Although he would have liked to remain a Magpie, the Gold Coast Suns had shown interest in him late in the season. He was still able to keep his AFL dream alive as an unlisted free agent.
“Madge’ has faced injury challenges this year and his positive attitude and resilience are to be commended,” said Magpies football boss Graham Wright.
“Caleb has shown potential at the AFL level over the past two seasons. He is still in the early days of his career and has worked hard to develop his craft in the VFL.”
Murley, a midfielder who was selected last year’s squad 49 in the national draft, has been told by Collingwood that he will return via the rookie draft.
Despite vaulting from the 17th last season to the eve of a major final berth this year, the Magpies have not been shy about making changes. They scrapped Liam McMahon, Isaac Chugg and Callum and Tyler Brown last month and were busy landing Hawthorn Brownlow medalist Tom Mitchell, Brisbane forward Dan McStay, Giants forward Bobby Hill and Adelaide defender Billy Frampton during the trading period. .
However, they lost young forward Ollie Henry, who was traded to his favorite club Geelong, in a three-way deal that allowed Mitchell to cross over to the Pies, while two-time best and fairest winner Brodie Grundy was traded to Melbourne.
Bombers, Saints make changes
Essendon’s roster is still under review under new coach Brad Scott, with the Bombers now having 10 players leave since the end of a tumultuous season.
The Bombers made three more axes on Tuesday, confirming that Brayden Ham, Cody Brand and Alec Waterman will not return in 2023.
Ham, 23, has played 45 games for the club after being drafted with pick 72 in the 2018 national squad. The forward has played 11 games this year.
A former West Coast Eagle, Waterman, while not playing a senior game there, scored 27 goals in 22 games in two years for the Bombers after being caught in the 2021 additional roster for the season. Brand failed to play a senior match.
“We thank Cody, Brayden and Alec for their contributions to the club throughout their careers,” said Adrian Dodoro, general manager of List and Recruiting at Essendon.
The Bombers had already scrapped Tom Cutler, Tom Hird and Garrett McDonagh. Devon Smith and Michael Hurley are retired but Anthony McDonald-Tipungwuti, who retired mid-season, could return. He has also been associated with Fremantle. Defender Aaron Francis was traded to Sydney.
Meanwhile, St Kilda has taken Jarrod Lienert off the stock exchange. The 28-year old joined the Saints this year during the additional roster period, having played 23 games for Port Adelaide in four seasons. He played 11 games for the Saints.
Tuck lawyers call for AFL funding in coronal hearing
Lawyers representing the widow of former Richmond footballer Shane Tuck have asked the AFL to fund her case in Victoria’s Coroners Court as she seeks an explanation for her husband’s death.
Tuck’s counsel Greg Griffin said the pending case for state coroner John Cain had cost “hundreds of thousands of dollars” before a possible public trial, scheduled for next year, had begun.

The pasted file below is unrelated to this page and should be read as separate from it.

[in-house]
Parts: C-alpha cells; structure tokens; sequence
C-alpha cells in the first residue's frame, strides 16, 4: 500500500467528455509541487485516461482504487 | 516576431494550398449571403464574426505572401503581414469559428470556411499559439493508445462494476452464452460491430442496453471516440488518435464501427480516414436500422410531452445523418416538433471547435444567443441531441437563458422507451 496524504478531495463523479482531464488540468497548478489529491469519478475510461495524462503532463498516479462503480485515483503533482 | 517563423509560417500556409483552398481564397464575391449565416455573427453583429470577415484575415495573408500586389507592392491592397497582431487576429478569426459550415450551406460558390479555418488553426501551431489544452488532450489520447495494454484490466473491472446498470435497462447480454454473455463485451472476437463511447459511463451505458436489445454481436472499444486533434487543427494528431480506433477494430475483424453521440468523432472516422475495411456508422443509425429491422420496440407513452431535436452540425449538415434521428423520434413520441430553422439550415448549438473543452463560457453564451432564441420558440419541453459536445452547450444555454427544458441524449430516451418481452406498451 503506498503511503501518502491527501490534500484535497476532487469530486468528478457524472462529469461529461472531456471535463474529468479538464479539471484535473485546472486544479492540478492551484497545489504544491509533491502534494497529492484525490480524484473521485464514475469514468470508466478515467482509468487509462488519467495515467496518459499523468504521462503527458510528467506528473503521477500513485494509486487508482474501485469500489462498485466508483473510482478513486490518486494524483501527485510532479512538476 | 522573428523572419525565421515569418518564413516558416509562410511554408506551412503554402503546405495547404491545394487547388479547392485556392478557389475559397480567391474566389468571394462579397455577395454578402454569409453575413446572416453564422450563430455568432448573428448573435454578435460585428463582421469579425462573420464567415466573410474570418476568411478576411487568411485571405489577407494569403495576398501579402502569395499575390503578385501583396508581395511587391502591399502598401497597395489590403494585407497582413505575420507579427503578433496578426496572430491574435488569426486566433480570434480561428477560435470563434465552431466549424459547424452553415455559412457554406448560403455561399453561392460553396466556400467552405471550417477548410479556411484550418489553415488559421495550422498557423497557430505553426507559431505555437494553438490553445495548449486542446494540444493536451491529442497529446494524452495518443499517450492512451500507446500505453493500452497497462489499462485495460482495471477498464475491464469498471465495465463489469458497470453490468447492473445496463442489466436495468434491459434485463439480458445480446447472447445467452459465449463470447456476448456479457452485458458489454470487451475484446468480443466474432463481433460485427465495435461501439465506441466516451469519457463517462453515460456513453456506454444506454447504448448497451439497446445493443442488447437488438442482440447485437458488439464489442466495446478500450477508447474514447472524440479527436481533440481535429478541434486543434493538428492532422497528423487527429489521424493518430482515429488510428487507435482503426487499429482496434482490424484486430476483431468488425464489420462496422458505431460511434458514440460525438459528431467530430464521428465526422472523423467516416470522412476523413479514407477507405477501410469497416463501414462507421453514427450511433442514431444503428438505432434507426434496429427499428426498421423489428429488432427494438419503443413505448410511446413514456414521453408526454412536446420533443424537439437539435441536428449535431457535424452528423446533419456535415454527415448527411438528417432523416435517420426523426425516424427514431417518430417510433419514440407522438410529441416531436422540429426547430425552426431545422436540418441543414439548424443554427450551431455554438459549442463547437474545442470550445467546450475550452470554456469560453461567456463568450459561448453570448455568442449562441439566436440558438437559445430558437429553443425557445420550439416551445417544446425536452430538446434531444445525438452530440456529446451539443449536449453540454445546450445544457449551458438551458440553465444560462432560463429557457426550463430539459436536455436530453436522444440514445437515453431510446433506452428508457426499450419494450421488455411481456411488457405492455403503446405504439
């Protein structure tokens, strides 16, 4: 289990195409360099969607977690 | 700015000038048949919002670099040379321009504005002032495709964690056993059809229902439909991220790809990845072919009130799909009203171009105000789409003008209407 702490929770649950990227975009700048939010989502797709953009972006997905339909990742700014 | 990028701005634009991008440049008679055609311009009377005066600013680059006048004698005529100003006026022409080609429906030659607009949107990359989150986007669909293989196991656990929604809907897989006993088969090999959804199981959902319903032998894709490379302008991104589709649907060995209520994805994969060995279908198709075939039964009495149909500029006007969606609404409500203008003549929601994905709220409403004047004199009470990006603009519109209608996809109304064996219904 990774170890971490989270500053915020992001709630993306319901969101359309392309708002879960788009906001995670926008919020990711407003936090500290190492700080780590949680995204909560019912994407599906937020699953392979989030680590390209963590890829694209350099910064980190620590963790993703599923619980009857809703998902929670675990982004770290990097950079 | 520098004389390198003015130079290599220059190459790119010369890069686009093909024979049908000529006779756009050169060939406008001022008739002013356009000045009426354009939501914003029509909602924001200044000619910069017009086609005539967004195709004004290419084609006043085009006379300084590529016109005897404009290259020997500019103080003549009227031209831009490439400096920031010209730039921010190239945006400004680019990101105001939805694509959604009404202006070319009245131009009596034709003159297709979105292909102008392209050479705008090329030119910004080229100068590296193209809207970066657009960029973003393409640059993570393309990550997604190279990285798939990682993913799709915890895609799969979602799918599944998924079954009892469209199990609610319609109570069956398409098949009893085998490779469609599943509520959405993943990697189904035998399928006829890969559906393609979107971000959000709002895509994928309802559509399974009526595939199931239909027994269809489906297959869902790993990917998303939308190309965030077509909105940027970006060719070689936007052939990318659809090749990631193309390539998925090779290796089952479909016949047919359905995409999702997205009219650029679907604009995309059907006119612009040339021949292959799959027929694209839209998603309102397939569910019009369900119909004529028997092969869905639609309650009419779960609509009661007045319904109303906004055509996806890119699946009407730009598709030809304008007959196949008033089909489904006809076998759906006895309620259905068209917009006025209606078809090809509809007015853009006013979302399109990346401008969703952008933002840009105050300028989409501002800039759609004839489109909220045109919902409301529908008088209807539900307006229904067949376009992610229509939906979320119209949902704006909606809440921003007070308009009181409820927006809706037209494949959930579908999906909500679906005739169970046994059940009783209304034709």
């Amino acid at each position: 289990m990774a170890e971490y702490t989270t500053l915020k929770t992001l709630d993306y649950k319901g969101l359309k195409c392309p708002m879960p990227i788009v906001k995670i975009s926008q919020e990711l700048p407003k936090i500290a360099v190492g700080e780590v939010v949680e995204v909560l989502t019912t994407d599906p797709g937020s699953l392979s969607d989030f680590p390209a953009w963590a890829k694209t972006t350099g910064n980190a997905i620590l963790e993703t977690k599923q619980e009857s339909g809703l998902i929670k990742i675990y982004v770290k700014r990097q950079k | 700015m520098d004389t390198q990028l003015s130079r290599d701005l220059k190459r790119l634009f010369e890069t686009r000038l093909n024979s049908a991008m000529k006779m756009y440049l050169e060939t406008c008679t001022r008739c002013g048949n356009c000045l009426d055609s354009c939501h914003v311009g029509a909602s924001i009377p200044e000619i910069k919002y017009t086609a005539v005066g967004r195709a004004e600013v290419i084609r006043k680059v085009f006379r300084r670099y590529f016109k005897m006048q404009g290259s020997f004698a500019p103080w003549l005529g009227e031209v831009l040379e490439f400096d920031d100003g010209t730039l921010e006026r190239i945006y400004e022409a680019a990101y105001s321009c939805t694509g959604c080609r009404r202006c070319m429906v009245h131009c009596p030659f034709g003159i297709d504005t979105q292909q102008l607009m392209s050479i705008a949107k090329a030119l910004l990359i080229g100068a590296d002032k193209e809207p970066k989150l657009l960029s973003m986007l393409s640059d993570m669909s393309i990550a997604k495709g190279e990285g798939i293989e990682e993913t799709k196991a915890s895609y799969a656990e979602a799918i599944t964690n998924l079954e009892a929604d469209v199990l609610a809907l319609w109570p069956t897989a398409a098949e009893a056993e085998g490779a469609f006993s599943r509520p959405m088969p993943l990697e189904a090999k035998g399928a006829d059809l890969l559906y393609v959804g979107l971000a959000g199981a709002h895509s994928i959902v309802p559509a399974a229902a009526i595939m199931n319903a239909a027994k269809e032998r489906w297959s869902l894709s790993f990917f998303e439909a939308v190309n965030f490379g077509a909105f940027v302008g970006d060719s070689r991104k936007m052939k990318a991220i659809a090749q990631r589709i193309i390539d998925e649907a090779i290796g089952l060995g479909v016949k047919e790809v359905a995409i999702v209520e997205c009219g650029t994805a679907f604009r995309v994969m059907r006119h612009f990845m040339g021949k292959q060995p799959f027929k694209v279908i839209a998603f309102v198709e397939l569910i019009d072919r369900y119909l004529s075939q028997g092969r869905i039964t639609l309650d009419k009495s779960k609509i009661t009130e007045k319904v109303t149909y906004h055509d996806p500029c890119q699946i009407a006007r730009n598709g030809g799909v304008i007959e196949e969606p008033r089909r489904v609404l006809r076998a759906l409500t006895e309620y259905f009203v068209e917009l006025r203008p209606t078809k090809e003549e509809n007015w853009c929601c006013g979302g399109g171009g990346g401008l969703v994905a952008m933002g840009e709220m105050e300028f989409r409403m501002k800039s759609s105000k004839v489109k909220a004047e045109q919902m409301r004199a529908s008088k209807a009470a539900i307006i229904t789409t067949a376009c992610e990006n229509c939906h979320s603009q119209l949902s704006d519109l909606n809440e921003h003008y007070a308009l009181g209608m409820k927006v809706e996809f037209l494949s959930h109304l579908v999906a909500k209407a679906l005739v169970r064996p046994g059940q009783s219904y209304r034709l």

Griffin wondered why the AFL would likely cover the legal costs of the five families involved in charges of racism against Hawthorn but not help Tuck in a case that could have major implications for the league.
A submission has been submitted to the AFL that for the five families involved in the Hawks’ racism case to participate in hearings on an equal footing with the accused, the league must cover all legal costs.
Tuck committed suicide in 2020 and was posthumously diagnosed with chronic traumatic encephalopathy (CTE), a brain degeneration linked to repeated head trauma.
“I filed with the AFL that it should state its position, as it is doing for the Hawthorn Indigenous Issues Inquiry, that it would pay Ms. Tuck’s legal fees. The response from the senior adviser to the AFL was absolute, that there was no prospect of the AFL funding of Ms. Tuck’s legal costs in any way,” Griffin said. The age.
“This is after the coroner set aside dates for what could be a 14-day hearing in the Coroners Court – a 14-day hearing that doesn’t even address the issues of major concern to the widow, namely who is responsible for the death of Shane Tuck.
“Shane Tuck had stage four CTE when he died. If he hadn’t gone to play for Richmond, he would undoubtedly still be alive today.
“I think the AFL is very happy to announce its $4.5 billion broadcast deal, but is completely and utterly opposed to… financing the costs of those who cannot afford to pay theirs.” .
That said, it is willing to put all necessary funds into the Hawthorn investigation while leaving Shane Tuck’s widow for not following their rules to cover her own costs.
“Do you think the AFL will build a Shane Tuck concussion center on Punt Rd at the end of this? It won’t be because Kath Tuck dared to know who is responsible for her husband’s death.”
Tuck played 173 games for the Tigers between 2004 and 2013 and had a brief boxing career after retiring. The corona investigation is ongoing.
Griffin is also working on a class action against the AFL for concussion and head trauma, again scoffing at suggestions players would settle if the AFL introduced a multi-million dollar compensation fund. Prominent attorney Peter Gordon has been tasked by the AFL to investigate how a fund would work.
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